The Artist Victoria Dubourg by Edgar Degas

On 18 June 2021, by Caroline Legrand

This study by Edgar Degas for the Portrait of Mlle Dubourg, now in the Toledo Museum of Art (Ohio), passed through the collections of Mme Lazare Weiller and her son, Paul-Louis Weiller.

Edgar Degas (1834-1917), Study for the Portrait of Mlle Dubourg (Madame Fantin-Latour), c. 1866, black pencil drawing with stump, with the stamp of the studio sale, 35.5 x 30 cm/14 x 11.8 in.
Estimate: €30,000/50,000

In around 1868-1869, Edgar Degas painted the portrait of Victoria Dubourg (1840-1926) now in the Toledo Museum of Art, in the USA. This study precedes the portrait by about two years. Victoria Dubourg, herself a painter, studied with Fanny Chéron in Paris. She exhibited portraits and still lifes at the Salon from 1864 to 1902, first signing her name as Mademoiselle Victoria Dubourg, before adding "Madame" in 1878. In 1876 she married the painter Henri Fantin-Latour, whom she met when he was copying artworks at the Louvre. She was already well-known to the Parisian art circle, and was very close to Édouard Manet from the early 1860s: he was the best man at her wedding. The couple lived in Rue de l'Université in Paris. After Fantin-Latour's death in 1904, she devoted her energies to compiling his catalogue raisonné.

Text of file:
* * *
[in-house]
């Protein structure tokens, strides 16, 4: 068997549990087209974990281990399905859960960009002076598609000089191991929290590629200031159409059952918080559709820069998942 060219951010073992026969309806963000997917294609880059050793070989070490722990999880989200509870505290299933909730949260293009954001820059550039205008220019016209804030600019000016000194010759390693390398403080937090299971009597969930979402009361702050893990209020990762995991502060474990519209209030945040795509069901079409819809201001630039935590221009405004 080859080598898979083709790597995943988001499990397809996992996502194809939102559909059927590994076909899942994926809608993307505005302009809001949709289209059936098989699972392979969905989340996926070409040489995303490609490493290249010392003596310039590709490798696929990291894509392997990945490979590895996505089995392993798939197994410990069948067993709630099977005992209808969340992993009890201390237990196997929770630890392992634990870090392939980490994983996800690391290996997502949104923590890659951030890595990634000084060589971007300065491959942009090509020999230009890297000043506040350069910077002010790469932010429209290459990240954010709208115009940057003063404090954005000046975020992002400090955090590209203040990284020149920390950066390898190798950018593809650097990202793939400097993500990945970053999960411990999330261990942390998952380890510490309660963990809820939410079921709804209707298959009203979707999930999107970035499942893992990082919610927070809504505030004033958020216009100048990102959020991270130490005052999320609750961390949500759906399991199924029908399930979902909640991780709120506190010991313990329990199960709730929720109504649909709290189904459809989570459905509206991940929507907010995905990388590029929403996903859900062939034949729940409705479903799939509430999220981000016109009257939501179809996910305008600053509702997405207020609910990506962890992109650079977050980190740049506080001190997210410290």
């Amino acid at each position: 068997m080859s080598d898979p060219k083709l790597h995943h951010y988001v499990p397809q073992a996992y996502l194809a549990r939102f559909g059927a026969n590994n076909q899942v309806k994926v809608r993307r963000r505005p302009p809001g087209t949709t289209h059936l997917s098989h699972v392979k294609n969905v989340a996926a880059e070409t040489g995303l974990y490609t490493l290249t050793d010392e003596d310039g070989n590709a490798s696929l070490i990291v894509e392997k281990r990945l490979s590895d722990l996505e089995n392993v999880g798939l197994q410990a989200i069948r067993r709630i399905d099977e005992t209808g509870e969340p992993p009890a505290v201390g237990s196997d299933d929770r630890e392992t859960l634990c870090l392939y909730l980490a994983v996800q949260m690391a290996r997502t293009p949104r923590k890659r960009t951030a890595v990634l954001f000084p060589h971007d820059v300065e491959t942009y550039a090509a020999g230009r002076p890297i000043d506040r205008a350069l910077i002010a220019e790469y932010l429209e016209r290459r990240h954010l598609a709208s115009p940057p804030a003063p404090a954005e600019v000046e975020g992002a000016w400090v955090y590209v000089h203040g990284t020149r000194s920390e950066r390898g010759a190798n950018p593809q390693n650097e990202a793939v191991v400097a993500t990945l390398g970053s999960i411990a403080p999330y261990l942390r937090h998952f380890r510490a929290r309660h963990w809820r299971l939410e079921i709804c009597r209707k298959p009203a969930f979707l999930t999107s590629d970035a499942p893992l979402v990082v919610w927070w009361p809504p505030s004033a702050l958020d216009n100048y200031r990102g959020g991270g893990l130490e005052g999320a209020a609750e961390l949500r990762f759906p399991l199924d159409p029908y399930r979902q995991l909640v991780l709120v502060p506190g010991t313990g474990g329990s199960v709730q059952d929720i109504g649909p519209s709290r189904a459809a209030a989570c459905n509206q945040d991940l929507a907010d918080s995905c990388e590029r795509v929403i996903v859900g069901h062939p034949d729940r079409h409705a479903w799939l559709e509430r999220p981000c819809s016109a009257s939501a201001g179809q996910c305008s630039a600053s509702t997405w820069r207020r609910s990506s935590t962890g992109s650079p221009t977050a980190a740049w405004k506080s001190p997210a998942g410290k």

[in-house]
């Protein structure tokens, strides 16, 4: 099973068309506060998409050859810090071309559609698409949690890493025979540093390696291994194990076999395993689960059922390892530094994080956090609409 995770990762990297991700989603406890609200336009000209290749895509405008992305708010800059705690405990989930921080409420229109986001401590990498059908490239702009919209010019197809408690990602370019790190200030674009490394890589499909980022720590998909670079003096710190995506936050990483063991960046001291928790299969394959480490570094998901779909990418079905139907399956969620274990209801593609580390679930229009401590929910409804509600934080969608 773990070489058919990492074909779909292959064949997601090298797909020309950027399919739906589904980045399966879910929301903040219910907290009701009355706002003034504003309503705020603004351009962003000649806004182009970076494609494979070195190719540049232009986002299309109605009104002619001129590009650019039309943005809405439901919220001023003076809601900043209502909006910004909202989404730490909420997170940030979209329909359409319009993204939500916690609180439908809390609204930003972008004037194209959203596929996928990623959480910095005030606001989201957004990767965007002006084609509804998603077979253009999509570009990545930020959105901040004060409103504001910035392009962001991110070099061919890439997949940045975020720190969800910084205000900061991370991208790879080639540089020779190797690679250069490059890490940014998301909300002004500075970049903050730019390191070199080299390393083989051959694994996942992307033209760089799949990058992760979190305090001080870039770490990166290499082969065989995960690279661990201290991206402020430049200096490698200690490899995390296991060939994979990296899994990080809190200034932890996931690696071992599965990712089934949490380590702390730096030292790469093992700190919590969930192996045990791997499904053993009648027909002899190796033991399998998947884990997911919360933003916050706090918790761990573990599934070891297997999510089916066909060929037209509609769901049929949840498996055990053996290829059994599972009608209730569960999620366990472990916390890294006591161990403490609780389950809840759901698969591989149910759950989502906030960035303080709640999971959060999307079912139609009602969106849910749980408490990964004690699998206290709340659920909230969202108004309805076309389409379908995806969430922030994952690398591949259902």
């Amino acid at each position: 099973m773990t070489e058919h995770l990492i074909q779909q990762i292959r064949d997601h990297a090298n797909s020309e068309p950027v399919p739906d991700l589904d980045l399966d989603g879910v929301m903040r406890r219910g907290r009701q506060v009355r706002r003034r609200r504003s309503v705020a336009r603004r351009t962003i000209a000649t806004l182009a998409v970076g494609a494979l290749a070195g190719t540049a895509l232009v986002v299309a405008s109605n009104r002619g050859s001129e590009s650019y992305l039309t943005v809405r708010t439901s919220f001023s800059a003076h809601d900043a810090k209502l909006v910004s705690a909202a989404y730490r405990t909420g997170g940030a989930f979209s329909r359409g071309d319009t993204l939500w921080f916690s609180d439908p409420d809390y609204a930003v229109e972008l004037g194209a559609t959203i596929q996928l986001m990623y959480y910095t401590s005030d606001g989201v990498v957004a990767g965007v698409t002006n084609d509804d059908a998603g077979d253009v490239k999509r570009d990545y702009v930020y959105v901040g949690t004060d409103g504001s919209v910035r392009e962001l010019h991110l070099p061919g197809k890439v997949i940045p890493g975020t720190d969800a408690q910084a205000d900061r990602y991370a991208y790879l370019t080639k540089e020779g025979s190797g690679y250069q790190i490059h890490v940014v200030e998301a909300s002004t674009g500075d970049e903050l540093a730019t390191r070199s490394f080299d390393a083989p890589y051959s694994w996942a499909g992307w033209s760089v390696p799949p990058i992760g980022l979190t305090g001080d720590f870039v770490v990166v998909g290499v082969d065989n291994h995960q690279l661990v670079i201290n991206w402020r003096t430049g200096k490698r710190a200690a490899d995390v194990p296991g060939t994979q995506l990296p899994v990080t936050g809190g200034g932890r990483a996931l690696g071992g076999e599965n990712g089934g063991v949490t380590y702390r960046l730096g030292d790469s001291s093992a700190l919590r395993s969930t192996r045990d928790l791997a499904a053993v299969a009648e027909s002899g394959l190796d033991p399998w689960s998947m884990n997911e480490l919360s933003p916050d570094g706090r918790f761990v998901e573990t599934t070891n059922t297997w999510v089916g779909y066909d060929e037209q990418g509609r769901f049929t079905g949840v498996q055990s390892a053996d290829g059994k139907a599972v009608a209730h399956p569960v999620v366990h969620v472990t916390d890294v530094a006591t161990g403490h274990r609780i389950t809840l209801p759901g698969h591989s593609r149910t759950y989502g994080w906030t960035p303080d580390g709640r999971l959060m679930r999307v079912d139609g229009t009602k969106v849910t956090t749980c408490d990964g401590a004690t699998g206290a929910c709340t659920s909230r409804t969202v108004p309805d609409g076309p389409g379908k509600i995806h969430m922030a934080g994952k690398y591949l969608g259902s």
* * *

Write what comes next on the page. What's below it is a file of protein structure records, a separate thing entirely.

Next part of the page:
The composition of this portrait, which shows Victoria almost taken by surprise in her interior in an unusual position, seated and leaning forward, was taken up by Degas for the portrait of Mary Cassatt he painted in around 1884. The drawing here was included in the second sale of the Degas studio at the Galerie Georges-Petit on December 11-13, 1918, and later belonged to Madame Lazare Weiller, widow of the French industrialist and politician, and then to her son and leading collector Paul-Louis Weiller, before entering the collection of Mr. and Mrs. T. The work illustrates Edgard Degas's particular bent for the art of portraiture. He produced portraits in his formative years, using members of his family and himself as models, and during the first 20 years of his career, until the early 1870s. He proved his talent as a draftsman with a fluid line and highly original compositions, capturing his models on the spot rather than in a pose, immersed in their intimate worlds.

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